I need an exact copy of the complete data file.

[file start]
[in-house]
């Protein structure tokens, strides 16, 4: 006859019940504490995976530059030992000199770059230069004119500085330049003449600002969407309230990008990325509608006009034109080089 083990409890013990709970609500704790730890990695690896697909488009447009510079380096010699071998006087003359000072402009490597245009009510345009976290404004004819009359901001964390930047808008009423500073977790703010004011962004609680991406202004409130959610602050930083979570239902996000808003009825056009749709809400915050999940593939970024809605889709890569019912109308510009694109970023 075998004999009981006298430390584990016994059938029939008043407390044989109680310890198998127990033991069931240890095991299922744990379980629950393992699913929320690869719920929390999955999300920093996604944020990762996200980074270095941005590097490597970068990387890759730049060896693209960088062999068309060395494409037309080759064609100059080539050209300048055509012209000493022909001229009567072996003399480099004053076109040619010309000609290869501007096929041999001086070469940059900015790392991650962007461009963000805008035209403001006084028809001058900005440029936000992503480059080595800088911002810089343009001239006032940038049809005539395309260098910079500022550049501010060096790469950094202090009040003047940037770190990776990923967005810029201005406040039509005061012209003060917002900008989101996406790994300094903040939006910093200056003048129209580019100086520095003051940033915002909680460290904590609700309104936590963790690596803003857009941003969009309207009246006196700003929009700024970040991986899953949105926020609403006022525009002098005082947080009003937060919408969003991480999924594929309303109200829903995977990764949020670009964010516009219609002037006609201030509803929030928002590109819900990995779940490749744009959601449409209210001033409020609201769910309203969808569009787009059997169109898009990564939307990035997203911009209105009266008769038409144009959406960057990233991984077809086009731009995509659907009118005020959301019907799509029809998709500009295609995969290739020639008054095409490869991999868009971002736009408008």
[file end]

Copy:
[in-house]
């Protein structure tokens, strides 16, 4: 006859019940504490995976530059030992000199770059230069004119500085330049003449600002969407309230990008990325509608006009034109080089 083990409890013990709970609500704790730890990695690896697909488009447009510079380096010699071998006087003359000072402009490597245009009510345009976290404004004819009359901001964390930047808008009423500073977790703010004011962004609680991406202004409130959610602050930083979570239902996000808003009825056009749709809400915050999940593939970024809605889709890569019912109308510009694109970023 075998004999009981006298430390584990016994059938029939008043407390044989109680310890198998127990033991069931240890095991299922744990379980629950393992699913929320690869719920929390999955999300920093996604944020990762996200980074270095941005590097490597970068990387890759730049060896693209960088062999068309060395494409037309080759064609100059080539050209300048055509012209000493022909001229009567072996003399480099004053076109040619010309000609290869501007096929041999001086070469940059900015790392991650962007461009963000805008035209403001006084028809001058900005440029936000992503480059080595800088911002810089343009001239006032940038049809005539395309260098910079500022550049501010060096790469950094202090009040003047940037770190990776990923967005810029201005406040039509005061012209003060917002900008989101996406790994300094903040939006910093200056003048129209580019100086520095003051940033915002909680460290904590609700309104936590963790690596803003857009941003969009309207009246006196700003929009700024970040991986899953949105926020609403006022525009002098005082947080009003937060919408969003991480999924594929309303109200829903995977990764949020670009964010516009219609002037006609201030509803929030928002590109819900990995779940490749744009959601449409209210001033409020609201769910309203969808569009787009059997169109898009990564939307990035997203911009209105009266008769038409144009959406960057990233991984077809086009731009995509659907009118005020959301019907799509029809998709500009295609995969290739020639008054095409490869991999868009971002736009408008």